Commentary. With this decision, Fico has kept the solemn promise he made to the Regeni family. This development looks like it really might be a break with the past and a radical turn toward truth.

In Giulio Regeni case, a departure from previous Italian governments

On Thursday, the President of the Chamber of Deputies, Roberto Fico, announced the suspension of all diplomatic relations between the Italian Parliament and the Egyptian Parliament until there is a significant development in the investigation of the murder of the Italian researcher Giulio Regeni. He also called the addition by the Rome Prosecutor’s Office of the names of seven agents of the Egyptian intelligence services to the list of suspects to be investigated a “courageous act.”  

The suspension of diplomatic relations is a symbolic gesture. However, after too many lies and the silence of three successive governments, both Matteo Renzi’s and Paolo Gentiloni’s Democratic governments and the current yellow-green one led by Giuseppe Conte—who, unsurprisingly, said he was disappointed by Fico’s brave decision—this development looks like it really might be a break with the past and a radical turn toward truth.

With this decision, Fico has kept the solemn promise he made to the Regeni family, while no result at all had arrived—and still has not arrived—from those in the seats of power. It’s well past time to stop the hypocrisy, particularly on the part of those who write for the newspapers and keep covering up the fact that Renzi was a contributor to the recognition of el-Sisi’s coup, granting him the role of an important interlocutor for Italian foreign policy—which he still is under the “new” government of the twin populisms (the M5S’s vigilante one and Salvini’s racist one).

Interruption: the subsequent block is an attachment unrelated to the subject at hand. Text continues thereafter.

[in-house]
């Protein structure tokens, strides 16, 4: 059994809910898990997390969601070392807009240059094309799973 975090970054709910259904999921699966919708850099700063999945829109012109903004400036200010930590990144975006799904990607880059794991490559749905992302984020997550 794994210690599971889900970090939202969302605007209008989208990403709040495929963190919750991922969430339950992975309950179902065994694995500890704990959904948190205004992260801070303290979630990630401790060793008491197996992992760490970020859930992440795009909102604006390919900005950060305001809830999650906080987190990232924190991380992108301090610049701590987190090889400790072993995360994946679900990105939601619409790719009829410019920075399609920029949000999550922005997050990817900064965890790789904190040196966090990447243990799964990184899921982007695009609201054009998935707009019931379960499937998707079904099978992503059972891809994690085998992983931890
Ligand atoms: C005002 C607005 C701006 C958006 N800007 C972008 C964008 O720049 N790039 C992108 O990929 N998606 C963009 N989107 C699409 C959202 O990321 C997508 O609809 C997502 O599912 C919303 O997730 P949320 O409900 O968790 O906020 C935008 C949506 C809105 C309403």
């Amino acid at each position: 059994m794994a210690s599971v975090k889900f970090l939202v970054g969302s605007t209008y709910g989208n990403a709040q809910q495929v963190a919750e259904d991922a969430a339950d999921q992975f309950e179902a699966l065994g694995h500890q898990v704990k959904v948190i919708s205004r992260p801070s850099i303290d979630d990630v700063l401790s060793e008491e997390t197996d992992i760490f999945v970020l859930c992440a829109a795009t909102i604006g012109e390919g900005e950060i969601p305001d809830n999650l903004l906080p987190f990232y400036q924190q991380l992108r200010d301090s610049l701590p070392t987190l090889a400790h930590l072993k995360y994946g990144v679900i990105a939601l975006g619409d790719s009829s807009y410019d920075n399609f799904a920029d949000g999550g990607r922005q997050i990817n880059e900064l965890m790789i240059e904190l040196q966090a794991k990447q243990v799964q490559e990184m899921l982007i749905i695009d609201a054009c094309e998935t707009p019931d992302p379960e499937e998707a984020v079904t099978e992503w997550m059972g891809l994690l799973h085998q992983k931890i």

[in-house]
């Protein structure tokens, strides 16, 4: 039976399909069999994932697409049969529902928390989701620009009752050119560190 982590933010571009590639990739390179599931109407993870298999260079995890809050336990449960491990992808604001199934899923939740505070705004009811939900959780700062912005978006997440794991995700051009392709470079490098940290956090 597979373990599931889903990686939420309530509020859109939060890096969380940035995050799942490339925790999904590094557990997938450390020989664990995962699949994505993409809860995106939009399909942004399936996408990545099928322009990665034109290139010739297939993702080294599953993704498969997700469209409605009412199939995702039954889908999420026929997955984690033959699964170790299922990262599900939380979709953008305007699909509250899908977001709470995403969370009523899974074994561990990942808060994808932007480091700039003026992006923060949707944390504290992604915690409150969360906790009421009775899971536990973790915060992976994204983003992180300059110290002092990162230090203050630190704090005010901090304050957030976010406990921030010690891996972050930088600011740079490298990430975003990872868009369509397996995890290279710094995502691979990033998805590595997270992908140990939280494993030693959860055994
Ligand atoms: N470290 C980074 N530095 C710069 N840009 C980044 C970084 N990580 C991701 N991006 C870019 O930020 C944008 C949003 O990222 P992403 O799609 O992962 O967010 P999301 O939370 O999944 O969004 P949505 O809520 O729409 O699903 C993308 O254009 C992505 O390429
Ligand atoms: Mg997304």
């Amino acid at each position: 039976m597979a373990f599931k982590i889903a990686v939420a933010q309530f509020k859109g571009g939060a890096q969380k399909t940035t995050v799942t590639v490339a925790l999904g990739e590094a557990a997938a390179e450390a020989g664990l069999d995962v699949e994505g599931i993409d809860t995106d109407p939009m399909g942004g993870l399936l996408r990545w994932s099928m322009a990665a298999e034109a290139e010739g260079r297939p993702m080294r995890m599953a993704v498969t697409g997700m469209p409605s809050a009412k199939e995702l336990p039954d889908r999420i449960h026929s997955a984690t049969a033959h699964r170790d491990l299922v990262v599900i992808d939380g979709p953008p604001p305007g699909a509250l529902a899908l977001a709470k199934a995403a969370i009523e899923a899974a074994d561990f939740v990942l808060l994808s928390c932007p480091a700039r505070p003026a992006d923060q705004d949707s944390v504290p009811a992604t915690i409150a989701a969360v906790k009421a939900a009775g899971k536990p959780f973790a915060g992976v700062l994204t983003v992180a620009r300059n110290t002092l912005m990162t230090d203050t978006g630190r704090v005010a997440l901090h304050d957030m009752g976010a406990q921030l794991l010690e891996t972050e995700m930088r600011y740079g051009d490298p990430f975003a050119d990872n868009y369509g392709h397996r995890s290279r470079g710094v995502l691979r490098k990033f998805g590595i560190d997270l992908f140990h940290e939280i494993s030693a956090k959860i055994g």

Despite Luigi Di Maio’s promises in Cairo, the current government continues to consider el-Sisi’s regime as a main player with regard to the crisis in Libya, the energy strategy and the plentiful market awaiting our many millions of euros of arms exports. It is a regime responsible for the death of the Italian researcher, just like it is responsible for the deaths of thousands of members of the Egyptian opposition—and yet one whose leader has the gall to say that Regeni is “one of us.”

Almost three years after Regeni’s assassination, no truth has yet come out of Egypt. By now, the Rome prosecutor, Sergio Colaiocco, has seen for himself that the much-vaunted “willingness to cooperate” of the Egyptian judicial authorities is nothing but empty words: no evidence has been delivered to the Italian side, and even the long-awaited surveillance videos appear to be fake. Thus, Italy will add the first seven names to the suspects of the crime.

Clearly, these were among the low-level executioners of the kidnapping, torture and murder, not the people who likely ordered it, such as Minister of the Interior Magdy Abdel Ghaffar; Major General Khaled Shalaby, the chief torturer at Giza; General Mahmoud Hegazy of counterintelligence; or, at the very top, President el-Sisi. The naming of the suspects is also a “symbolic” gesture, but one which can show that those responsible for the killing can be traced through the ranks, from the enforcers all the way to the top of the pyramid.

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